Posted by Henry on September 22, 2003
In Reply to: Taking the mick/michael/mickey posted by Shae on September 19, 2003
: : : Are there any other folks out there who object to the use of the phase taking the mick/mickey/ michael - its derivation goes back to how the Irish were described as drunk and gullible and therefore easily made little off or humiliated because of there trust in others abroad.
: : : If you have any literature going back to 19 century I would like to hear from you.
: : : Irish rebel.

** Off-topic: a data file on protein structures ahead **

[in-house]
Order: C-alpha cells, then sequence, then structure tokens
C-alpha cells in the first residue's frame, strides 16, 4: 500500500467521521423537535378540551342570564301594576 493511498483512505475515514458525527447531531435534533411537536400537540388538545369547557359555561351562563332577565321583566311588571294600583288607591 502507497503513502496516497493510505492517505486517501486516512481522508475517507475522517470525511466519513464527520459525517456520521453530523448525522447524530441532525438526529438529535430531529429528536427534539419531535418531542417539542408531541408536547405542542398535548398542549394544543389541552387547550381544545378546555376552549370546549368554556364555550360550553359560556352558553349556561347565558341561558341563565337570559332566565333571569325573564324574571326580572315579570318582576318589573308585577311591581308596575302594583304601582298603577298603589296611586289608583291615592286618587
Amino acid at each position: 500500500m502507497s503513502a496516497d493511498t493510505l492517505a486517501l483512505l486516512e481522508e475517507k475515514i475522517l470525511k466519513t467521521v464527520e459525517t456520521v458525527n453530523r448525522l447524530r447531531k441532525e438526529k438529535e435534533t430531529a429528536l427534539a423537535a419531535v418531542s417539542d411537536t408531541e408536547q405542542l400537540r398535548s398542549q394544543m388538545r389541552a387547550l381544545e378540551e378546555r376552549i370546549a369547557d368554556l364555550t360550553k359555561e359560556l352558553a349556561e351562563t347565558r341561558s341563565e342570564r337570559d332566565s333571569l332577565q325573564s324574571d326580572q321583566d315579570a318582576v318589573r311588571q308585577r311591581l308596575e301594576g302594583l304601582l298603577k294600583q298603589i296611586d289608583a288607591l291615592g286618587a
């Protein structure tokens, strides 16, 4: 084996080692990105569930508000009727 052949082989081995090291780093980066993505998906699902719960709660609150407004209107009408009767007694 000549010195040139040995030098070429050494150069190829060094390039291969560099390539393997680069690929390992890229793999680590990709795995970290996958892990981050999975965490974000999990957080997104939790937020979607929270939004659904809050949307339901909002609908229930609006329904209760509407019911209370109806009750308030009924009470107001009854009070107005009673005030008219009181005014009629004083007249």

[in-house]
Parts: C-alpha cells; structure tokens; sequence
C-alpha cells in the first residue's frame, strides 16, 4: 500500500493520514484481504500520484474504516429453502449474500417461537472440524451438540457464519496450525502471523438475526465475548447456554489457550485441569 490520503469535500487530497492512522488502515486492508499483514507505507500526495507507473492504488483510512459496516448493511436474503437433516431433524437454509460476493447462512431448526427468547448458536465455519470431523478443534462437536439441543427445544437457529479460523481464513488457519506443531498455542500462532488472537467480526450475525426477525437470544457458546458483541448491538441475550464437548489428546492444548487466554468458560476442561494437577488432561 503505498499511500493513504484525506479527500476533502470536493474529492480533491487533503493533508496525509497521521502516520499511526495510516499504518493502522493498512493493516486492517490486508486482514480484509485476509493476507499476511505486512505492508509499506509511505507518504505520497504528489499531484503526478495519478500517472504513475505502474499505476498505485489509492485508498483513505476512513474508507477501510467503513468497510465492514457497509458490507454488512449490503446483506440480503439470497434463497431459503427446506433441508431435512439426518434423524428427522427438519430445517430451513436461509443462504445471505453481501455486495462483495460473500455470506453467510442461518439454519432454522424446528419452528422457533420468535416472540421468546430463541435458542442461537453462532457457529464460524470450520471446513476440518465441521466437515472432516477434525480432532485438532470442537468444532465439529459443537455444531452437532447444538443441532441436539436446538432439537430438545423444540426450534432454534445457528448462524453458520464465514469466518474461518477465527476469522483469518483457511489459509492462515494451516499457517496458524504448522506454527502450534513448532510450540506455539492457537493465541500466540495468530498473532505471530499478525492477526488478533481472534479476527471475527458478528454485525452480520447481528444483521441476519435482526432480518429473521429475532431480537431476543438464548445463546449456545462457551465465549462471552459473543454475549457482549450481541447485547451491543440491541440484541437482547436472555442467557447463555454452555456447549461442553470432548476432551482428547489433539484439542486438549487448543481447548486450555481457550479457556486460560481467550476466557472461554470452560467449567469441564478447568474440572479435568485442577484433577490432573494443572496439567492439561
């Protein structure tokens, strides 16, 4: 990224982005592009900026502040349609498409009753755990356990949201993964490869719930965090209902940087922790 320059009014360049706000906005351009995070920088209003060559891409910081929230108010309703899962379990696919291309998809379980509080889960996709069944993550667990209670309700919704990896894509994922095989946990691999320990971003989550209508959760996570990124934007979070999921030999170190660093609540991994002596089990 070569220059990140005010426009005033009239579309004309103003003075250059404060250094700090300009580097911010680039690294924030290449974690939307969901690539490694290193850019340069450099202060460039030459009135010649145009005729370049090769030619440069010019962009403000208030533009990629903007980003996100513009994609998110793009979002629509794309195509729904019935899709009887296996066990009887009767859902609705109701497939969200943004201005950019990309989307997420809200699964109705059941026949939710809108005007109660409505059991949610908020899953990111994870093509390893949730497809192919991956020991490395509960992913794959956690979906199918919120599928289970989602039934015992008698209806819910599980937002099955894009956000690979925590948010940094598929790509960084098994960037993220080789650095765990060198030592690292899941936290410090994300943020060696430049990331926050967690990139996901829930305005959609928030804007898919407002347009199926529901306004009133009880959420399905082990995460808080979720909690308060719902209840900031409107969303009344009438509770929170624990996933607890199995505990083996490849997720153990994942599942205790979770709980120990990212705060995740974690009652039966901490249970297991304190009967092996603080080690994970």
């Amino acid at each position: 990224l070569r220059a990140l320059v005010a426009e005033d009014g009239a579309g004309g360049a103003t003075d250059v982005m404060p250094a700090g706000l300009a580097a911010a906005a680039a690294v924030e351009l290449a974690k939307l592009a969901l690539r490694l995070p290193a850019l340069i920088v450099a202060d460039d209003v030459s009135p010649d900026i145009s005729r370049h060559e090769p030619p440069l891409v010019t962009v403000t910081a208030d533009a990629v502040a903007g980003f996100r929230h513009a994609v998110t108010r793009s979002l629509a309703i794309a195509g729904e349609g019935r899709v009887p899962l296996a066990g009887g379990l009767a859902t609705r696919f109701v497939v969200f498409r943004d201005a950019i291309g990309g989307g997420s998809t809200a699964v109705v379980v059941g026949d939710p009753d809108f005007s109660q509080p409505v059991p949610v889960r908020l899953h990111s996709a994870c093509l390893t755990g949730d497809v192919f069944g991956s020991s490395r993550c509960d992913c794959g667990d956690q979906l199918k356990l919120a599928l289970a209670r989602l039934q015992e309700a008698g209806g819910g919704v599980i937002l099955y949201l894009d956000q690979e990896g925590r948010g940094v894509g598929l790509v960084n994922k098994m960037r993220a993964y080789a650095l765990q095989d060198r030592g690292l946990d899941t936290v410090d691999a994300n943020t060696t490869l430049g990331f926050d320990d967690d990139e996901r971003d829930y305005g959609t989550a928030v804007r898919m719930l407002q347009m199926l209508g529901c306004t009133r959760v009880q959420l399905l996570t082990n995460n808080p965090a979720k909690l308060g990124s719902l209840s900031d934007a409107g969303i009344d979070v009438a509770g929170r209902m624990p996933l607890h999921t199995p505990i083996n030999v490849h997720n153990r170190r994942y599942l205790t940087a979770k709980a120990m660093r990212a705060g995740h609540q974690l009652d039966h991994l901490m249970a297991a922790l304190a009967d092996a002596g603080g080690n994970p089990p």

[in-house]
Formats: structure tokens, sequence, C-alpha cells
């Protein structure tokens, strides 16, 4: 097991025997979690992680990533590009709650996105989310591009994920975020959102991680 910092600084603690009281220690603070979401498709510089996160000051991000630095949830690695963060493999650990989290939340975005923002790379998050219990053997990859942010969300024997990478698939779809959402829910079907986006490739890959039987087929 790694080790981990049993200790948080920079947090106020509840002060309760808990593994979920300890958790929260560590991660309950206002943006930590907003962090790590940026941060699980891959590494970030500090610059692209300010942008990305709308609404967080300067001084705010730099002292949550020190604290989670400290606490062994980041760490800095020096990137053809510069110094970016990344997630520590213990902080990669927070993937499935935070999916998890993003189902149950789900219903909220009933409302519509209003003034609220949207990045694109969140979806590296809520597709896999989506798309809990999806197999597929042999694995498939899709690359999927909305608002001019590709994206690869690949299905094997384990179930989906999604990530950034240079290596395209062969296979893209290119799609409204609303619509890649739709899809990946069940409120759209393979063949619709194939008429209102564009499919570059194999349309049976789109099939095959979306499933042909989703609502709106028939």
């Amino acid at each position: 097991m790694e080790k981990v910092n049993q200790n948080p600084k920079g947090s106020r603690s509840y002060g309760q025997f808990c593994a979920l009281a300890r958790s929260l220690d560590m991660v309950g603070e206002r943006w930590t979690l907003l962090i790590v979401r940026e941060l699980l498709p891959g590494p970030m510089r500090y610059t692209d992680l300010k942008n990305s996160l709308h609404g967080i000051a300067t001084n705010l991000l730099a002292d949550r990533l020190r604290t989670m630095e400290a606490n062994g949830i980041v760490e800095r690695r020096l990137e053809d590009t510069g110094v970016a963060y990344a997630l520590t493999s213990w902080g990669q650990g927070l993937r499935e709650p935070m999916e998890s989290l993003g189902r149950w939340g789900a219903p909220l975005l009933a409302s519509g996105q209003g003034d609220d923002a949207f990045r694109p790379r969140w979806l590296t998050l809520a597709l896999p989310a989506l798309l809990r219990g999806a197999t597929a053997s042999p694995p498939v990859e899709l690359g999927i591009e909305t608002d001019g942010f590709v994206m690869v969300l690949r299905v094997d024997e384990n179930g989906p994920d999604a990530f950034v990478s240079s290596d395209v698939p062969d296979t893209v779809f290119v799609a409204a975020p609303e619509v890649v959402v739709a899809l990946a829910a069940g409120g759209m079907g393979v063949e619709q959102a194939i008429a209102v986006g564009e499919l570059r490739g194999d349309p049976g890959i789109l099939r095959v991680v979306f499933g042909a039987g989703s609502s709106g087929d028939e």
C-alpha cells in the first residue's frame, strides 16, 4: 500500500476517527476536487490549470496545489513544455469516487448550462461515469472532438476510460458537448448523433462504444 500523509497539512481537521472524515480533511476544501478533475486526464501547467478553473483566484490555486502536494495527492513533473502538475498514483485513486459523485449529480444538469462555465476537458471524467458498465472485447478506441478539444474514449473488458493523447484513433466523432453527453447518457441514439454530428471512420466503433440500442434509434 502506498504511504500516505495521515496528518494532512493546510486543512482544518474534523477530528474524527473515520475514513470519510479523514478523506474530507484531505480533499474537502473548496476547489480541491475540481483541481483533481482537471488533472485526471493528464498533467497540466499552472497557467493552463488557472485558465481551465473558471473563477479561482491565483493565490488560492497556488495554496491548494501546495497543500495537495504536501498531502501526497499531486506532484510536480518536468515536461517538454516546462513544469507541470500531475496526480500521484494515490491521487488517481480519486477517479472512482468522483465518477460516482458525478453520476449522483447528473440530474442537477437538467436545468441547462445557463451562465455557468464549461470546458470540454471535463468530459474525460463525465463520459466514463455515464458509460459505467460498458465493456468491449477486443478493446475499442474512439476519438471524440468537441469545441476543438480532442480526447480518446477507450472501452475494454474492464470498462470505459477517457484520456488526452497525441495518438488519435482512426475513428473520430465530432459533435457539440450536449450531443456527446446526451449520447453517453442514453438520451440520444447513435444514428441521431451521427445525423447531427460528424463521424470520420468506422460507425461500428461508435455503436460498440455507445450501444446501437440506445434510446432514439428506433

: : I don't have a dog in this fight since I'm not Irish. Here's what it says in "The Dictionary of Contemporary Slang" by Tony Thorne (Pantheon Books):
: : "take the mick/mickey/michael -- vb. British -- to mock, deride, poke fun at. These expressions are milder versions of 'take the piss.' Unbeknownst to most users, they employ rhyming slang: Mickey is short for a mythical 'Mickey Bliss,' providing the rhyme for 'piss.' 'Michael' is a humorous variant. The phrases, like their more vulgar counterpart, have been in use since the 1940s."
: 'Taking the mickey' and 'taking the piss' out of someone are often used here in Ireland. They can have slightly different meanings, though.
: 'I knew he was only taking the mickey outa me, so I bought him pint and we had a laugh.'
: 'He was taking the piss outa me so I floored him!'
Micturition is an old term for urination.